Former teacher, student offer relief opportunities
Ericlee Gilmore and his wife, Dorina, have led summer ministry groups in Haiti with their church, The Bridge, and aid the local people by fixing orphanages. The Gilmore family (Dorina, Giada, Meilani and Ericlee) hang out in August 2009 with Serline, left, one of the orphans now in the orphanage. They are in front of Serline's grandma's house in the town of Savanette.
On Tuesday, Jan. 12, at 4:53 PM (UTC), a magnitude 7.0 earthquake struck the small Caribbean island of Haiti just 15 miles southwest of its capital, Port-au-Prince, and left the country devastated, according to the United States Geological Survey.
The earthquake was the worst the country has experienced in more than 200 years and left 50,000 people dead, says the New York Times. The quake not only destroyed buildings and lives, but also left the country without electricity or phone service, hindering relief efforts and necessary calls to family members.
However, when disaster strikes another nation, residents far away may think that nothing of the sort could happen to them or that it is too distant to help. However, in contrast, many Valley residents had friends and family in Haiti when the earthquake occurred despite the long distance.
Former teacher and track and field coach Ericlee Gilmore has traveled to Haiti at least once a year since childhood because he has had family members born in that country.
"I grew up loving those people and sharing Christ with them," Gilmore said. "My family has a ministry over there. I can't believe that, with all the pain, poverty and severe sickness, a new disaster would occur."
Recently, he and his wife Dorina have led summer ministry groups in Haiti with their church, The Bridge. Gilmore was involved in leading sports groups and ministering through music and fixing orphanages, most recently in August 2009.
Traveling with Gilmore during the summer 2009, sophomore Cooper Belmont was a part of the sports group from The Bridge that went to Pignon, Haiti, about 50 miles from where the earthquake struck, for eight days last summer.
"I can't believe that, with all the pain, poverty and severe sickness, a new disaster would occur [in Haiti]. We should want to help and meet their needs." --Ericlee Gilmore, former teacher
"We ran a sports camp and played basketball, soccer and track with the kids," Belmont said. "When I heard about the earthquake, I was sad and prayed a lot, but the people I met there had Facebooks [sic] so I knew they were okay."
Although Gilmore was not there when the earthquake occurred, Peter, a Haitian field director, has been in Haiti since the earthquake happened and has helped to transport victims of the disaster to another city for medical help. Peter is supported by the Bridge.
"We worried and prayed a lot that [Peter] would be okay," Gilmore said. "A lot of people that we knew there were safe, and members from the church are already there to work and help."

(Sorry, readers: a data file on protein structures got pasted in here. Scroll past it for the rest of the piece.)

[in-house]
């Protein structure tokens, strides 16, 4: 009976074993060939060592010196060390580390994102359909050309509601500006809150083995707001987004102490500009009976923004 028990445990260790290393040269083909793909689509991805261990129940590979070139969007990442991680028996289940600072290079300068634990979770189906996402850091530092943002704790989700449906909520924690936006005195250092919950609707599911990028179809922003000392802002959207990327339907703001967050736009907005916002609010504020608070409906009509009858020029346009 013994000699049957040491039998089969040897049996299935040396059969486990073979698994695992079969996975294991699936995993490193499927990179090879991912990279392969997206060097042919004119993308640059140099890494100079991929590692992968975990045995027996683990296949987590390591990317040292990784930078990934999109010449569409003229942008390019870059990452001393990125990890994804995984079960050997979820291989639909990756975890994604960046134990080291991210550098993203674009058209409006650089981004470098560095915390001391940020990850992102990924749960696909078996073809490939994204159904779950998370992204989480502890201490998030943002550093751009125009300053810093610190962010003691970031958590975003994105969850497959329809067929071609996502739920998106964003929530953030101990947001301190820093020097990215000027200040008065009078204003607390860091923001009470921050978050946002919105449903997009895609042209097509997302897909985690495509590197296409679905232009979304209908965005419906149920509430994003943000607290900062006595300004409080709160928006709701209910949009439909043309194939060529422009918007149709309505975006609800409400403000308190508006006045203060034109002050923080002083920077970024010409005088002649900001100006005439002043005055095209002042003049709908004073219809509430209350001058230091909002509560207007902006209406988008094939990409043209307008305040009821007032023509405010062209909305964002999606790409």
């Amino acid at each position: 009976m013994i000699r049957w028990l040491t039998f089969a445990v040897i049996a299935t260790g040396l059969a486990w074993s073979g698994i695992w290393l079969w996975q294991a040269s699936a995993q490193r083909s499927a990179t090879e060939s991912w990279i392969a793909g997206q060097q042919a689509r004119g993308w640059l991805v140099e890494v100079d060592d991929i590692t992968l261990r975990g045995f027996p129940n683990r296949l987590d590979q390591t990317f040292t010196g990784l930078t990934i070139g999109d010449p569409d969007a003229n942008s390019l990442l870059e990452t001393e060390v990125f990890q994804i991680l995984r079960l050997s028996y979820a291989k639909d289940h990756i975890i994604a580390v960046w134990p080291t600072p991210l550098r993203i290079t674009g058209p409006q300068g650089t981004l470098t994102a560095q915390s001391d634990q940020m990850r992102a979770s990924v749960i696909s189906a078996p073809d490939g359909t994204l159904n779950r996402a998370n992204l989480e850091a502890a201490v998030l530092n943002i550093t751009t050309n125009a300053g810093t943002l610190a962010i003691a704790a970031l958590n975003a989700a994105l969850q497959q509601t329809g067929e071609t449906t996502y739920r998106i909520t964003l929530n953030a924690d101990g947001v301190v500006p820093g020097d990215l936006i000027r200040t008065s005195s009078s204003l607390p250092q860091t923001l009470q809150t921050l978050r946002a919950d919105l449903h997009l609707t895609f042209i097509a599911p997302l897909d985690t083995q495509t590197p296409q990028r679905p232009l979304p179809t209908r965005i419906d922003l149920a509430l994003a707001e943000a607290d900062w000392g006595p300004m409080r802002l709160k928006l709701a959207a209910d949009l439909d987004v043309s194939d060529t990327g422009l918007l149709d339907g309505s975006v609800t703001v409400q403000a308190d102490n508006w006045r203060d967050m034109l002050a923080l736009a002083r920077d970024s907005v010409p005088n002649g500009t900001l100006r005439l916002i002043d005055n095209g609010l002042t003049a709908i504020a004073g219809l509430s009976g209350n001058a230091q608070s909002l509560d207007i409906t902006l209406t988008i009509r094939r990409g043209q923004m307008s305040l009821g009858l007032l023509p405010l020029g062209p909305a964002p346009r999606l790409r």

Familiar with the poverty-stricken people and customs, Gilmore recognizes the severity of the earthquake and plans to send money as soon as possible.
On a summer missions trip, sophomore Cooper Belmont traveled to Pignon, Haiti and helped lead a sports camp with the local kids. Due to the recent disaster, Belmont plans to continue visiting the impoverished city in relief efforts.
"Earthquakes are uncommon there, so the people think that it will happen again and are scared to death to sleep," Gilmore said. "My immediate plan is to send money to them and Peter, and then head back there this summer. My mom will most likely go there in February."
Along with Gilmore, Belmont hopes to travel again to help the country in its even greater need.
"Next summer, I want to go again because I met a lot of people there that I want to see again, and there is now a lot more work to be done," Belmont said. "I feel lucky that I wasn't there when it happened."
Gilmore recognizes the importance of helping out those affected by the earthquake and encourages students to help by simply giving an online donation at Christianfriendshipministries.org.
"Here are people God created, His people, and we are His people," Gilmore said. "We should want to help and meet their needs. This is an opportunity to be the hands and feet of Jesus."
Despite the disaster that struck Haiti, Gilmore views it as an opportunity to further his church's ministry work.
"We are praying that it will be a revival for the country to not fear and follow Jesus," Gilmore said. "In Haiti, there is a bottomless pit of needs. When we go back, we will work not only in little villages but branch out to reach the whole community."
The Haitian earthquake can help show to others that despite how far away something is, it can also hit close to home. Whether it be family members visiting the region or friendships made with the residents, disasters far away often affect people around the world, not just in one place.
For more information on the Gilmores' trip to Haiti and their service work, go online and visit their blog. Scroll down the blog to read information on the August 2009 Haiti trip. They can also be reached through Dorina's e-mail: email@example.com.
For information on Belmont's trip to Haiti, visit the Sept. 8, 2009 article, Summer experiences expand outlooks.